A Fresh Perspective On Passive Ventilation

Building with lots of tall windows By Erik Boyter, CEO, WindowMaster

As the UK navigates the roadmap out of lockdown towards a return to the workplace, health and well-being are at the forefront of building managers’ minds.

Amongst myriad other factors, one major contributor to well-being which the last year has cast the spotlight on is air quality - from the impact of reduced industry and less road transport on outdoor air to the role indoor systems can play in keeping people safe and thermally comfortable.

An imminent return to work has prompted holistic discussions around how a building’s layout and systems can deliver a healthier work environment.

Passive ventilation is one solution which is receiving growing recognition for its potential to help supply fresh air in a controlled, low-carbon way. It’s an especially attractive proposition in light of the UK government’s pledge to net zero carbon by 2050. Whether standalone or in a hybrid solution with a mechanical system, it has the potential to improve occupant well-being, productivity and long-term health. When intelligently designed with smart controls, modern passive ventilation systems are an effective, low-carbon option, easier to design for and optimise than in the past.

Here I would like to take the opportunity to highlight the current barriers, solutions to overcome them and how digital technology plays a key role in making the life of the facilities manager much easier.

Current Barriers

Often disregarded as little more than opening windows, passive ventilation systems have evolved to be able to incorporate sensors to monitor and adjust for variables inside and out, as well as integrate with the most common building management systems. When designed and precisely controlled according to fluctuating indoor and outdoor conditions, they work year-round whatever the weather or climate to reduce heat loads in the building from people, lights and computers, among other equipment.

While carbon intensive, mechanical HVAC systems are what most people know and are comfortable with. It would be short-sighted to suggest that a solely passive approach is the only route to lowering a building’s carbon footprint. The best solutions are situation specific, taking location, design and purpose into account. This may sometimes mean a hybrid ventilation approach is most appropriate.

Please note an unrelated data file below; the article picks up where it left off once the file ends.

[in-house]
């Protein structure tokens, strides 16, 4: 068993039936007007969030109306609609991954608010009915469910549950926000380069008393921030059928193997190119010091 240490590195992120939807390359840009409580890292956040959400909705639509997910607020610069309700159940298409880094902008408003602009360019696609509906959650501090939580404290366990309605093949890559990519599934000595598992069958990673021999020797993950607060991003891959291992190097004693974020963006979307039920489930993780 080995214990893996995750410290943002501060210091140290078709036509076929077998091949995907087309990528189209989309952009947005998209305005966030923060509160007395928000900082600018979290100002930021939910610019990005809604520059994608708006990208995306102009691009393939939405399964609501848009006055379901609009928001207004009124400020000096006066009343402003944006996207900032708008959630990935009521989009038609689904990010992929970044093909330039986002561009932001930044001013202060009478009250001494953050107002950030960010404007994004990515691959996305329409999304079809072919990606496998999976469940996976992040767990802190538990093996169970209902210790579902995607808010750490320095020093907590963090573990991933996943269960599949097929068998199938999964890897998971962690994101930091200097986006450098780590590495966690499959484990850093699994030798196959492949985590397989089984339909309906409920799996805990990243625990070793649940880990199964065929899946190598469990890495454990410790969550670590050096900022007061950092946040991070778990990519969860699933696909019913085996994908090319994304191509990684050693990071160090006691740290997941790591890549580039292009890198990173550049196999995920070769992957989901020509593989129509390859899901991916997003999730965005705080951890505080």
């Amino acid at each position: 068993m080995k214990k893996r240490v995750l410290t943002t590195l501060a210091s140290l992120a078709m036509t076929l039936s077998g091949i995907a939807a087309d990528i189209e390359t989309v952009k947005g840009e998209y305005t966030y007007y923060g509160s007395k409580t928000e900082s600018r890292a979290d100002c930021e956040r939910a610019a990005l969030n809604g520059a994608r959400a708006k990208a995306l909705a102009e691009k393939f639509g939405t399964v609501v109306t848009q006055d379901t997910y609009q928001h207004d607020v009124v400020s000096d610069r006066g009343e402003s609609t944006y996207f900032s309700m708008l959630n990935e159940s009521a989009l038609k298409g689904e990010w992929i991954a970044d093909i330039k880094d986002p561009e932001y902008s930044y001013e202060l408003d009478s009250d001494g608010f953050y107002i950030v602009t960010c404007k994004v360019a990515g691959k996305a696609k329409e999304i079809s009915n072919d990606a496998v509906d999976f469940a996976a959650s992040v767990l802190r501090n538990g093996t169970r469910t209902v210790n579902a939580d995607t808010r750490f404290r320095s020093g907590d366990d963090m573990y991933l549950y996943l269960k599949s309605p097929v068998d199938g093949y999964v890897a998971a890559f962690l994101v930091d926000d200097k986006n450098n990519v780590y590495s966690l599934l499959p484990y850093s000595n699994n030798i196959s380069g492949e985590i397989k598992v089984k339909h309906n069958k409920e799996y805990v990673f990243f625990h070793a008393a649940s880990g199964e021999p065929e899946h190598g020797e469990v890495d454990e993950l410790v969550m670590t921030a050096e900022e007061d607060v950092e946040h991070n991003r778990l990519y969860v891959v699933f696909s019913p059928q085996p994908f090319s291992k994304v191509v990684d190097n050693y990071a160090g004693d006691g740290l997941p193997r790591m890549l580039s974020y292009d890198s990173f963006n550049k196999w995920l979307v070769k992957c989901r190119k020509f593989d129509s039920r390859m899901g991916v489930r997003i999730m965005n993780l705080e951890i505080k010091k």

In line with Net Zero 2050, we’re likely to see passive ventilation systems become the norm in new builds. However, there’s a massive retrofit programme to be undertaken if the UK’s existing building stock is to lower its operating emissions. Fortunately, retrofitting passive ventilation is relatively low impact depending on the windows and vents already present. Even where new windows are needed, the impact is low compared to installing a whole mechanical system.

Digital Solutions

Along with introducing fresh air into commercial properties, technology being used with passive ventilation brings with it the potential for a new approach to well-being.

Intelligent programming combined with the latest sensor-backed smart controls means these systems deliver better quality, fresh air that flows through the building without compromising personal comfort. There’s no need for constant manual adjustment; these controls keep the temperature constant and at a pleasant level.

As sensor and building management technology develops, opportunities may open up to arrange working zones which group individuals with similar ventilation, lighting and temperature needs. This has huge potential for energy savings, allowing reviews of occupant concentration in buildings, powering down zones as needed and reducing heating and cooling requirements according to preference. Importantly, it’s also an opportunity to take into account every individual’s experience to establish a truly inclusive approach to the built environment.


Post-COVID, many companies are unlikely to return to buildings at full occupancy. Facilities managers who operate with sustainability, occupant comfort and well-being at the top of the agenda are likely to reap the benefits of the ongoing reorganisation of the workplace.

It’s now up to UK Government, working alongside built environment professionals and indoor climate experts, to instigate and deliver a green transformation of our commercial buildings.

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A Fresh Perspective On Passive Ventilation